Sep 29, 2011 0 Share

Telling Truth from Lies


Silhouette of boy and girl holding hands at sunset.
iStockphoto

I’d like to share something I’ve not been able to get out of my mind this week. It’s from the Sibling Support Project, from a page entitled, "What Siblings Would Like Parents and Service Providers to Know":

 “…some typically-developing brothers and sisters react to their siblings' disability by setting unrealistically high expectations for themselves—and some feel that they must somehow compensate for their siblings' special needs.”

These particular lines struck me, and I had to stop reading. I sat back, feeling a sense of rueful recognition. When I read something like that, it’s as though a light turns on in a dark room of my subconscious, and I stand there saying, “Oh. Oh. I see.”

I’ve written before about this issue of compensation, of deserving, about how it relates to my brother:

“Every time I have wanted to let myself ‘shine’ in a new way, I’ve faced this haunting fear. That fear speaks to me in (barely-audible) words: ‘If you do [x, y or z], you’ll put even more distance between who you are and who your brother is. You’ll be abandoning him. You won’t be able to connect. And if you do manage to take a leap, I’ll make every step fraught with guilt, so deep-down you can’t identify it or shake it.’”

Once we as parents, caregivers or siblings have acknowledged a tendency toward perfectionism (e.g., always needing to be in control, constantly apologizing for things that aren’t our fault), we have to ask ourselves: What am I using these behaviors to hide from?

At the deepest level, the burdensome expectations aren’t about compensation. They’re about avoidance. If I trap myself into trying to please everyone … if I set unrealistic goals and take on false identities … I’m actually avoiding myself.

And I believe that the reason we do this—the reason that we avoid our true selves—is the fear that, in becoming our true selves, we’ll somehow distance ourselves irrevocably from our sibling, from the person we love. We fear that coming into ourselves may somehow ruin our connection.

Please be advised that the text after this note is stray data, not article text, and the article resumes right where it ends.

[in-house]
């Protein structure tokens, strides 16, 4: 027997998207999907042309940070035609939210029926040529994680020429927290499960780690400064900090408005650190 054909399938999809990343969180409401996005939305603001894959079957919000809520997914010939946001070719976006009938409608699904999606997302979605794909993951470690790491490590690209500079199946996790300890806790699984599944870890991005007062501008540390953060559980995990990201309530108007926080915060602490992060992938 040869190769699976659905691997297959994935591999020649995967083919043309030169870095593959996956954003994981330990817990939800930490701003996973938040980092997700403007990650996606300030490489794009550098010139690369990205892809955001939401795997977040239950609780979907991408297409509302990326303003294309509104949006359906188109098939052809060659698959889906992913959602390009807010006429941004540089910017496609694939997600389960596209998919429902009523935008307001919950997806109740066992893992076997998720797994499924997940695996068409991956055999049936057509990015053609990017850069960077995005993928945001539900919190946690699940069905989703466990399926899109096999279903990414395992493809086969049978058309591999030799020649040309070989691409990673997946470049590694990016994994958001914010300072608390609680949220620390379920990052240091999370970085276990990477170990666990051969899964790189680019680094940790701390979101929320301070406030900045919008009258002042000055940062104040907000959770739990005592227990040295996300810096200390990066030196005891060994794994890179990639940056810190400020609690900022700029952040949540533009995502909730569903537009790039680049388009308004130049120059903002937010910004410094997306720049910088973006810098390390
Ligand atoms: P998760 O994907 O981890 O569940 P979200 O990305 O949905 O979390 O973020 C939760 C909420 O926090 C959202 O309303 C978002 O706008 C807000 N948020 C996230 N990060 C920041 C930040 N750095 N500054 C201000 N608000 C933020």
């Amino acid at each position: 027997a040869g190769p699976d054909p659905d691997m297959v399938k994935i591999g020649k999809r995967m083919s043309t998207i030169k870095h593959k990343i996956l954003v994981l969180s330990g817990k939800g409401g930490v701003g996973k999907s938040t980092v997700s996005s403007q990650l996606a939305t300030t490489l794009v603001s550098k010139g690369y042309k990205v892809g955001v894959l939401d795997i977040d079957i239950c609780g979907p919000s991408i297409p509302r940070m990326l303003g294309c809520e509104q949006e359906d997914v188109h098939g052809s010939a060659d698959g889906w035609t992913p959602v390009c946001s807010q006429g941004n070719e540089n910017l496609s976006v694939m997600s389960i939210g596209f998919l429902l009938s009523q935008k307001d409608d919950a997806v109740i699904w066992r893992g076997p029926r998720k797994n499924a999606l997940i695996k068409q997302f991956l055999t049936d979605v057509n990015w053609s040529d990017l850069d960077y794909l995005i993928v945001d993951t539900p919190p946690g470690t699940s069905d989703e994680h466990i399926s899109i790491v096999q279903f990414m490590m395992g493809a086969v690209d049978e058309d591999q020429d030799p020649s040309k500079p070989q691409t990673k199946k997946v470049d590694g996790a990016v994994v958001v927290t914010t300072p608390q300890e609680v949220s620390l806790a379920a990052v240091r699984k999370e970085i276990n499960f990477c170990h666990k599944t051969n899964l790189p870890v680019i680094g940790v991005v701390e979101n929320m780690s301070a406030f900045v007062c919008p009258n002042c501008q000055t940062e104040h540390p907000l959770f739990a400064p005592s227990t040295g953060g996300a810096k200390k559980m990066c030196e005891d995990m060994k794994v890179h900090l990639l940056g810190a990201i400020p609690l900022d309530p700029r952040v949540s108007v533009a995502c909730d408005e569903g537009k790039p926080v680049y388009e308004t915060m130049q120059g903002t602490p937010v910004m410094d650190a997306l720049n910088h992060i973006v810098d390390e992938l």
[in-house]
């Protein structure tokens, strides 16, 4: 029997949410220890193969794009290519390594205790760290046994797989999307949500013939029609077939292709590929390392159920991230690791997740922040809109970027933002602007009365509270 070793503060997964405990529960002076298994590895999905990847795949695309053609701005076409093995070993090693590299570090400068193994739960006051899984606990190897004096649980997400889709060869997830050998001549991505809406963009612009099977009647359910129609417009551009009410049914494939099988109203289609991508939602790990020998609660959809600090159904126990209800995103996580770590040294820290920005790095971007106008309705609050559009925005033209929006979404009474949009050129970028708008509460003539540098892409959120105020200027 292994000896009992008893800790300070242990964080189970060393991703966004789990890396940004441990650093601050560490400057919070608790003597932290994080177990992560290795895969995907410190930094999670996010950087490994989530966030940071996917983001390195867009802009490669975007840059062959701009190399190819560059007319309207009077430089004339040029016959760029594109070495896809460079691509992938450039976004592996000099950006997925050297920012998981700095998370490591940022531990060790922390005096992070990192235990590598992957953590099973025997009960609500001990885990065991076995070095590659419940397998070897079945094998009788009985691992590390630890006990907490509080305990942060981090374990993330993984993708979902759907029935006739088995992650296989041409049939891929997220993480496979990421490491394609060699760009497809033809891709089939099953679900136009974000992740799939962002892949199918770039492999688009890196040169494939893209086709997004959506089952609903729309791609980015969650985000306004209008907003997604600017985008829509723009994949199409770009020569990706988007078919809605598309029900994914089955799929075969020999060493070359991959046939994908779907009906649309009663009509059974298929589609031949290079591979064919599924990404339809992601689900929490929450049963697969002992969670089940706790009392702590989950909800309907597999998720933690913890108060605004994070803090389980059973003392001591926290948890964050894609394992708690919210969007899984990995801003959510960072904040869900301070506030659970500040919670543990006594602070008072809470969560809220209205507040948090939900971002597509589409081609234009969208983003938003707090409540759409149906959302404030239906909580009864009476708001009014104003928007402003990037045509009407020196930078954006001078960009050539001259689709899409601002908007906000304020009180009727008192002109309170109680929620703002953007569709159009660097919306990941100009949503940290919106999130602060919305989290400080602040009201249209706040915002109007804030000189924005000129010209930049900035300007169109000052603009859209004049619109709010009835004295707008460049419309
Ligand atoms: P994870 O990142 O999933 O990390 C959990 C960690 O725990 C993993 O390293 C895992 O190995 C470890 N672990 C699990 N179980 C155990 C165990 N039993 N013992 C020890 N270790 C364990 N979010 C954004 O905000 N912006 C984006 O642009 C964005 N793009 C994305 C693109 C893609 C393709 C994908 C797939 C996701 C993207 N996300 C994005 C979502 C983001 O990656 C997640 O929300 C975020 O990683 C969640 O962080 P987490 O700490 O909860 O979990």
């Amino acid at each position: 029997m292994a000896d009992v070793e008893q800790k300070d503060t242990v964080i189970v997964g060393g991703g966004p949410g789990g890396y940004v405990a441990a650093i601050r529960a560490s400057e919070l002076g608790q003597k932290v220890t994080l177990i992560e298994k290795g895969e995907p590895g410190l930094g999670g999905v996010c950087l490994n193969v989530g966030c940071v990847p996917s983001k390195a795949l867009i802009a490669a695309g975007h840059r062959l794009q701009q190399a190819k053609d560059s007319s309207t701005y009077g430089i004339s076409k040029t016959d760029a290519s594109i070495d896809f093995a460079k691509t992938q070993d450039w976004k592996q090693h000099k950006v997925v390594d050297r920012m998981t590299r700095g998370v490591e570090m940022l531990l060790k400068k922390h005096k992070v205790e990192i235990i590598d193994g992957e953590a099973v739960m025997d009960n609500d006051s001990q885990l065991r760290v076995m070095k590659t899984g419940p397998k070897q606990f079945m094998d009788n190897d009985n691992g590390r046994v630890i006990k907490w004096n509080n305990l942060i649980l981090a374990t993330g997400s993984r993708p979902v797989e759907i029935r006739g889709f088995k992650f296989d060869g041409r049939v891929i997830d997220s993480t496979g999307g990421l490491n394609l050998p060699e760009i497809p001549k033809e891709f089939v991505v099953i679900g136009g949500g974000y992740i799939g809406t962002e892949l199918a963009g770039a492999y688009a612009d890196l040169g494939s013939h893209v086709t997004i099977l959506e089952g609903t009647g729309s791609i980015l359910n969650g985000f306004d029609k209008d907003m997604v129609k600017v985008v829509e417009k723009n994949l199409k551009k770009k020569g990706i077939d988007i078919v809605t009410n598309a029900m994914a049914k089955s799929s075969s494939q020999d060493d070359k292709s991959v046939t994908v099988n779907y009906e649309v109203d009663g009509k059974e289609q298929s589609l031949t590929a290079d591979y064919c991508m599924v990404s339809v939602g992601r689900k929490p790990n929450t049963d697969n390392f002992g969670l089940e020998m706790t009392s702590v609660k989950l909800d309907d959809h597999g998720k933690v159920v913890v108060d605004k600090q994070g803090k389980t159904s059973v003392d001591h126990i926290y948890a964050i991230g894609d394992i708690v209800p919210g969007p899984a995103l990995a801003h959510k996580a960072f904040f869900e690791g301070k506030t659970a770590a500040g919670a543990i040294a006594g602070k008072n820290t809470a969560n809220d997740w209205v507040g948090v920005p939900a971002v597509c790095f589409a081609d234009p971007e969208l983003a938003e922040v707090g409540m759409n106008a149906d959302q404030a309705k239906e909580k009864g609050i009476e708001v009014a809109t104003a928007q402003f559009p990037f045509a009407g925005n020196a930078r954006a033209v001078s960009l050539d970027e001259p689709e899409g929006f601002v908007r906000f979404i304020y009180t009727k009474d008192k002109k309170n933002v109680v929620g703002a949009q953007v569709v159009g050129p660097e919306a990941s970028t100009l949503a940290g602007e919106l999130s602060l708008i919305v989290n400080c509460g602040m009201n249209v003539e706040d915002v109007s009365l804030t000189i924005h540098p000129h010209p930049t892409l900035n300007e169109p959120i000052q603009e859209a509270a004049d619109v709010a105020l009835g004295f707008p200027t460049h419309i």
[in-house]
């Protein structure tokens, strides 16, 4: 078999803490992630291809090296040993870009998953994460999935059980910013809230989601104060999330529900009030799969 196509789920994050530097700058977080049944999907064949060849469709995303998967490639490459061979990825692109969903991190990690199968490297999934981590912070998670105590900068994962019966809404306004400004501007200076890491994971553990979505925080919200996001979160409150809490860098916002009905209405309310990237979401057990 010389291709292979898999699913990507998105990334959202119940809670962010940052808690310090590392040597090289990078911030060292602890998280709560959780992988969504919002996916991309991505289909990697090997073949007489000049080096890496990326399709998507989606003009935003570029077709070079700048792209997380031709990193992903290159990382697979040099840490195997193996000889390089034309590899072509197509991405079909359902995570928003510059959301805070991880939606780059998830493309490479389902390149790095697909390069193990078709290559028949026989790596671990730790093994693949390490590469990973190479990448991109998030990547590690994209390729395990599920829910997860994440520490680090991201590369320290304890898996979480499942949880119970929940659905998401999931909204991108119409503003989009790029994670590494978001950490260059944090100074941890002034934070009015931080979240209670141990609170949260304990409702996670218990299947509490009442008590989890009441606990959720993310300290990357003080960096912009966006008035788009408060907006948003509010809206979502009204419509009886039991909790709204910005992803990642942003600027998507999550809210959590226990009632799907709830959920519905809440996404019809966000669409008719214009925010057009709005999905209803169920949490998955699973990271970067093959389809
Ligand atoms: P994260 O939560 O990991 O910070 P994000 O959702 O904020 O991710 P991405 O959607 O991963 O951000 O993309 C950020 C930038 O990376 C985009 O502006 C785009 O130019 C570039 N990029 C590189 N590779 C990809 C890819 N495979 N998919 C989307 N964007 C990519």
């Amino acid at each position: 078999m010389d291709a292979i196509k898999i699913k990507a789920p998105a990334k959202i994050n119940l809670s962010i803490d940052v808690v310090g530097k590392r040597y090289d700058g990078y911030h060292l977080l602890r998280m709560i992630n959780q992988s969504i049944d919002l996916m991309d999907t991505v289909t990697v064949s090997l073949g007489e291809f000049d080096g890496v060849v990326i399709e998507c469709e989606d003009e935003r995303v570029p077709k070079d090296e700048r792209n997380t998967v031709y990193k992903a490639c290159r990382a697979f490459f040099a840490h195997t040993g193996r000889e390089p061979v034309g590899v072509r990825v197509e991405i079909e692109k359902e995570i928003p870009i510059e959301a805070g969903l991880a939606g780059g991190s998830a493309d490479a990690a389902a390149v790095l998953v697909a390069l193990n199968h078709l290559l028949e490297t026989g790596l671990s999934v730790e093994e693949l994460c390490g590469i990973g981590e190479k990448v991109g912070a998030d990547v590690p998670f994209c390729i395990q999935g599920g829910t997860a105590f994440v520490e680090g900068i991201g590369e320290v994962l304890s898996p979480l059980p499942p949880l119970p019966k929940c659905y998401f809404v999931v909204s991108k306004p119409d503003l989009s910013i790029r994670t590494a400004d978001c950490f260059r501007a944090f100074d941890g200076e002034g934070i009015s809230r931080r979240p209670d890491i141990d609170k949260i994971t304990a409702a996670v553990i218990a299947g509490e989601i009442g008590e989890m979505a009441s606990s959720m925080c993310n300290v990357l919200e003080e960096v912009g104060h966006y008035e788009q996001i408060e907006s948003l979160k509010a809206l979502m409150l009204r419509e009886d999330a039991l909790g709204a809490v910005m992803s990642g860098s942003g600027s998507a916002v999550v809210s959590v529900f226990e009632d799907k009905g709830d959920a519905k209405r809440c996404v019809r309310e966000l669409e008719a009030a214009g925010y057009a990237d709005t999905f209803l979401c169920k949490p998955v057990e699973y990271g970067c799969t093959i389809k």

It’s difficult to admit, but this fear has held me back and taken me prisoner. But the beautiful, freeing thing is this: It isn’t true.

What’s true is how I feel when I watch my brother play the piano, and how proud I am when he makes music. What’s true is that, just as I celebrate his accomplishments and victories, he, in his own subtle way, celebrates mine. Because I’m his sister, and he loves me.

I remember the first time my brother came to visit me at the home where I was living and working as a direct-care assistant for adults with intellectual disabilities. It was a summer evening, and all of my housemates were gathered at the supper table to welcome my family.

Prior to my family’s arrival, I’d imagined all kinds of potentially difficult scenarios. Instead, I got this: Willie sitting peacefully, enjoying the meal. One of my housemates held his hand for most of the meal, and he’d typically be averse to that kind of prolonged physical touch.

It was such a strange, wonderful supper. And, though I couldn’t have articulated it at the time, the happiness I felt at seeing my two families together helped me to be free, to see past the lies.

Instead of living from a place of compensation, I’m choosing to live from a place of interconnection. How does that work? It starts with the realization that becoming myself and loving my brother are inextricably linked.

If Willie and I had not been siblings, I probably would never have chosen to live and work with adults with disabilities. And if I hadn’t come to love others with intellectual disabilities, I might not have learned to celebrate Willie just as he is.

My path has led me away from Willie, and my path has led me back to him. And not a single step has been wasted. In walking this road, I’ve come to see that our journeys are twined. And for that, today, I give thanks.